9 Productive Things To Do Between Semesters

The pandemic may have scrapped some options, like extensive travel, but there are still loads of productive (and fun) things to do between semesters.

We did it. We made it. Writing this I can only imagine the heroine/hero at the (almost) end of their quest, catching their breath after a particularly grueling battle with sea dwarves (whatever), or slog through twisted spaceship wreckage after crash landing on a distant planet. The Fall/Winter semester is over, but it was a long one.

The spring of 2020 blended with the summer, which blended with the winter (especially in Southern California where seasonal weather change is more a topic of conversation than an actual fact). The result: the long-winded feeling of walking many miles. We’re not quite exhausted, but we certainly feel like we’re trudging, aching for the finish line.

As folks head into winter break throughout the country, and as case numbers of COVID-19 infections rise dramatically, it looks like we are in, depending on where you find yourself, for another locked-down scenario. Travel, for the most part, is out of the question, unless you consider it so essential, or can afford to take the risk.

But there are still ways to be productive over the break, and more ways than one to define productivity. In this instance, I’m going to define it as some combination of self-care and self-worth, activities that will help you grow but won’t spread you too thin.

A woman reads a history book by a fireplace.

Learn a History

It sounds vague, but the idea is actually simple. Pick a topic or person you find interesting: Sam Cooke, Hollywood history, Dutch Tulip mania, anything, and read, watch, and listen to whatever you can about the subject. Become engrossed in the topic; watch movies set in that era, read fiction and nonfiction, listen to that era or individual’s music. Check out a podcast or two about it. The point is to fully immerse yourself in a subject or idea outside of right here, right now.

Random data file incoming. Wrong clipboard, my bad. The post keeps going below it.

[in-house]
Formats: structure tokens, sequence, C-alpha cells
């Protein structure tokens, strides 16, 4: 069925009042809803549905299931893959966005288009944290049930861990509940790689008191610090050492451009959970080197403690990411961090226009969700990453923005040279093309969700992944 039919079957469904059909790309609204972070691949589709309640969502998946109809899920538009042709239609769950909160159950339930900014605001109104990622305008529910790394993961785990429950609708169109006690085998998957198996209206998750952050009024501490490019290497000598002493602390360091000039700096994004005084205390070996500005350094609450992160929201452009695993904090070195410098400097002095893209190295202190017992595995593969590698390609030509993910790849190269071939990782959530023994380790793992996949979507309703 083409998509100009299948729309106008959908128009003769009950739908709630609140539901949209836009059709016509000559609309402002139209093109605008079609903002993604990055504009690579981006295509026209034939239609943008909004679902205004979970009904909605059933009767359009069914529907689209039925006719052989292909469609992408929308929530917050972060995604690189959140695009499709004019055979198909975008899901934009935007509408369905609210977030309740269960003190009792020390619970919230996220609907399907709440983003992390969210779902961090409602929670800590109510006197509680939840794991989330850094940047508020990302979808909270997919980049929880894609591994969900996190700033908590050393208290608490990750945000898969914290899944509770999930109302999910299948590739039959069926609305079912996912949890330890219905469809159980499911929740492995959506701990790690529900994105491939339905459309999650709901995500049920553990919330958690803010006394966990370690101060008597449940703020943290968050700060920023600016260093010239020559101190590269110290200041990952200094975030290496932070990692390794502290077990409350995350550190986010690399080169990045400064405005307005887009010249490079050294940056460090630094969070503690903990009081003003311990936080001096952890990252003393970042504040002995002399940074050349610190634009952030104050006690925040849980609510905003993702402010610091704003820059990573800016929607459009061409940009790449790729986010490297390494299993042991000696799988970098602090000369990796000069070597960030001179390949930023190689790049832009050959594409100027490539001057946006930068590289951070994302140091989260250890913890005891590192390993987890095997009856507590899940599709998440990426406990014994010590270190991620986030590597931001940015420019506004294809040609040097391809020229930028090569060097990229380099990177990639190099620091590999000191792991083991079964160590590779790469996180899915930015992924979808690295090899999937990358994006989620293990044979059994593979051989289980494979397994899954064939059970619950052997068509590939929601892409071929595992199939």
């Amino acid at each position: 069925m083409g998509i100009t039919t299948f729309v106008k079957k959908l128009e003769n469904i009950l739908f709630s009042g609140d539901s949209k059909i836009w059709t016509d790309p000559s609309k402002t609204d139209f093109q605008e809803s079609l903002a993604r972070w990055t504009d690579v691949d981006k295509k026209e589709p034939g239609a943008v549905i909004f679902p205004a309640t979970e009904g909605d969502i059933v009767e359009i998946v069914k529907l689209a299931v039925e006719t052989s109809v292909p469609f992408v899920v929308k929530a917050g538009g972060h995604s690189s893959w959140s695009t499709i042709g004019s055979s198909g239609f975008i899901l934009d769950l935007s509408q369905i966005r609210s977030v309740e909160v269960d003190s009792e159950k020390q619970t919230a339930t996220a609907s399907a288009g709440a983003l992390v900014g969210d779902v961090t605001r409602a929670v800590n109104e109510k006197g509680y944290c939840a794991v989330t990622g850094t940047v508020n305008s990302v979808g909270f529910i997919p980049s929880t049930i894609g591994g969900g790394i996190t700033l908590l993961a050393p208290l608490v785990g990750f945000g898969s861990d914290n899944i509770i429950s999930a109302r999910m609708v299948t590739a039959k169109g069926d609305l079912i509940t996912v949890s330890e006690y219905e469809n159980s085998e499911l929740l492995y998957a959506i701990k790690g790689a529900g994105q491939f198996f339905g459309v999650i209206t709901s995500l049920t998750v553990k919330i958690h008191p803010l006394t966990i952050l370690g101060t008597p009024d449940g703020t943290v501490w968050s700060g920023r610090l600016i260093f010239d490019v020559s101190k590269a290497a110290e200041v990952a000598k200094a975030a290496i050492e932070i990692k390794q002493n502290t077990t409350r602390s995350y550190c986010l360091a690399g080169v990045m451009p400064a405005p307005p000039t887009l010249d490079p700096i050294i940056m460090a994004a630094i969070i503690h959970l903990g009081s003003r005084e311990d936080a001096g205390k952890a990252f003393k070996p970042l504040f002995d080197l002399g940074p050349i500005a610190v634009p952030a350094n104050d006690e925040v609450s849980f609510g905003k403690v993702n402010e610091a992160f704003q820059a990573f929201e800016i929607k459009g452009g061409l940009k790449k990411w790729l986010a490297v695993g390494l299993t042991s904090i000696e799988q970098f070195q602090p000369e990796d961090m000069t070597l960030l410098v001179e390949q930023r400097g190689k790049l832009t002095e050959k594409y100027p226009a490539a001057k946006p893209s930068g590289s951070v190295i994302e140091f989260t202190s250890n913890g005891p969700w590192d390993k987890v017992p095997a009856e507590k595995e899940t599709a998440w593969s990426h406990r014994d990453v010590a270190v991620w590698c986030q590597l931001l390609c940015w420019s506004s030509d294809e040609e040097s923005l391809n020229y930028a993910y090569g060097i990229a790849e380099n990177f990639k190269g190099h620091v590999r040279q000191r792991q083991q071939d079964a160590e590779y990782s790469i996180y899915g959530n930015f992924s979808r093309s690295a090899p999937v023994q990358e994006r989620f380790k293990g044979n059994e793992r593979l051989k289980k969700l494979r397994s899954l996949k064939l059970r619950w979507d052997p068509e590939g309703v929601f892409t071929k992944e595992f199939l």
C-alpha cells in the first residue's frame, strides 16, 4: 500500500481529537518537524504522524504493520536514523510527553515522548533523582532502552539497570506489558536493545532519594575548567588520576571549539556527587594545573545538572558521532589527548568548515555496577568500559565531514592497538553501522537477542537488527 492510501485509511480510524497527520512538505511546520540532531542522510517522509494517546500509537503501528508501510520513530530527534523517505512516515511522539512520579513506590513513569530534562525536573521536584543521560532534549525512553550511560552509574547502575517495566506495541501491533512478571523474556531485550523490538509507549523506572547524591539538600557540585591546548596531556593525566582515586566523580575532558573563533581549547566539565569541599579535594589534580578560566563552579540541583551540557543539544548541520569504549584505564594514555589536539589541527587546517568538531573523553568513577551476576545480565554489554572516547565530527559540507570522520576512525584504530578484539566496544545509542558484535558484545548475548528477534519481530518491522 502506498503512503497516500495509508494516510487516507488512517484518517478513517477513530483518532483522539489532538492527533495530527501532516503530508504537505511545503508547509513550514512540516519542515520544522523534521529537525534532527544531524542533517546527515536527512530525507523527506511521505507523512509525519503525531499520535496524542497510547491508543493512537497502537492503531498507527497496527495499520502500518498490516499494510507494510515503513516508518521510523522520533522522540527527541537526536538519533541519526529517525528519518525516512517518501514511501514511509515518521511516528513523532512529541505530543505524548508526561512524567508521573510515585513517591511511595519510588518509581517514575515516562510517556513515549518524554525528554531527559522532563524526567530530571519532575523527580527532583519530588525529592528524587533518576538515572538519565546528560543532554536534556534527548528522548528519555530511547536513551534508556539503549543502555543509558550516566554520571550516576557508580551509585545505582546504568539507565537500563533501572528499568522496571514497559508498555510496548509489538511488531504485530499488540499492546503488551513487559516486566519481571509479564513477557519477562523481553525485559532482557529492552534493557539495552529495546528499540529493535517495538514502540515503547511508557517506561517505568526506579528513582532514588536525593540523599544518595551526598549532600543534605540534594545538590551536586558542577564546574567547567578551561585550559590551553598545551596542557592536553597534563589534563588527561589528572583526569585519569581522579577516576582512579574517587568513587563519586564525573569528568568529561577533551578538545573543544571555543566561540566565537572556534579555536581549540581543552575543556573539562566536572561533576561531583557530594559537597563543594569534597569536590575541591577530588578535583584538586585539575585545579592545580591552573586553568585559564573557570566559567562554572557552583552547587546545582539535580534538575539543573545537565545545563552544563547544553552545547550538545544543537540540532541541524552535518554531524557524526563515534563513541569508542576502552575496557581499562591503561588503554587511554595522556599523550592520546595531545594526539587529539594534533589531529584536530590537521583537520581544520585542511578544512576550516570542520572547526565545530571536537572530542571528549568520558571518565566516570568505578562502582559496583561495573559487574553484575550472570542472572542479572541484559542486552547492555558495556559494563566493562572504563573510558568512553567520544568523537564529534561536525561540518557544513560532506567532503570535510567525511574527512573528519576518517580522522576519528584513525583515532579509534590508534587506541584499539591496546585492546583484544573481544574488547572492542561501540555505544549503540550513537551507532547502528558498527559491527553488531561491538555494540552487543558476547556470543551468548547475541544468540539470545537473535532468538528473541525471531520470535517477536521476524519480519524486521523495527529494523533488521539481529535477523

A dog, wearing a beret, tries to paint a canvas.

Explore a New Medium

Maybe you love music but haven’t tried podcasts. Try them over winter break. Perhaps you’re really into movies, but want to dabble in painting. The idea is to try a new medium outside of your normal comfort zone. Find back issues of magazines online or get a subscription to a magazine you’ve always wanted to read and indulge in an afternoon (or two) of coffee and glossy print. There are literally dozens, if not hundreds of options for discovering a new medium to fill the hours.

A men smells his spatula as he cooks.

Learn to Cook Your Favorite Restaurant Dish

You like a certain dish at a certain restaurant but have never tried to replicate it yourself. Do it over winter break. Try different recipes for the same dish (variations will abound I promise you); put your own spin on it or make it with your roommates and family.

A wife, husband, and daughter video chat with a grandpa

Perform An Act of Kindness

The world could use a little more kindness right now. Pick an act or two of kindness and resolve to do it as many times as possible over winter break. Take out the trash for your roommates so they don’t have to; give the right-of-way to a car ahead of you; call a relative you usually don’t talk to for a conversation. For more options check out this blog on Acts of Kindness you can do during the pandemic!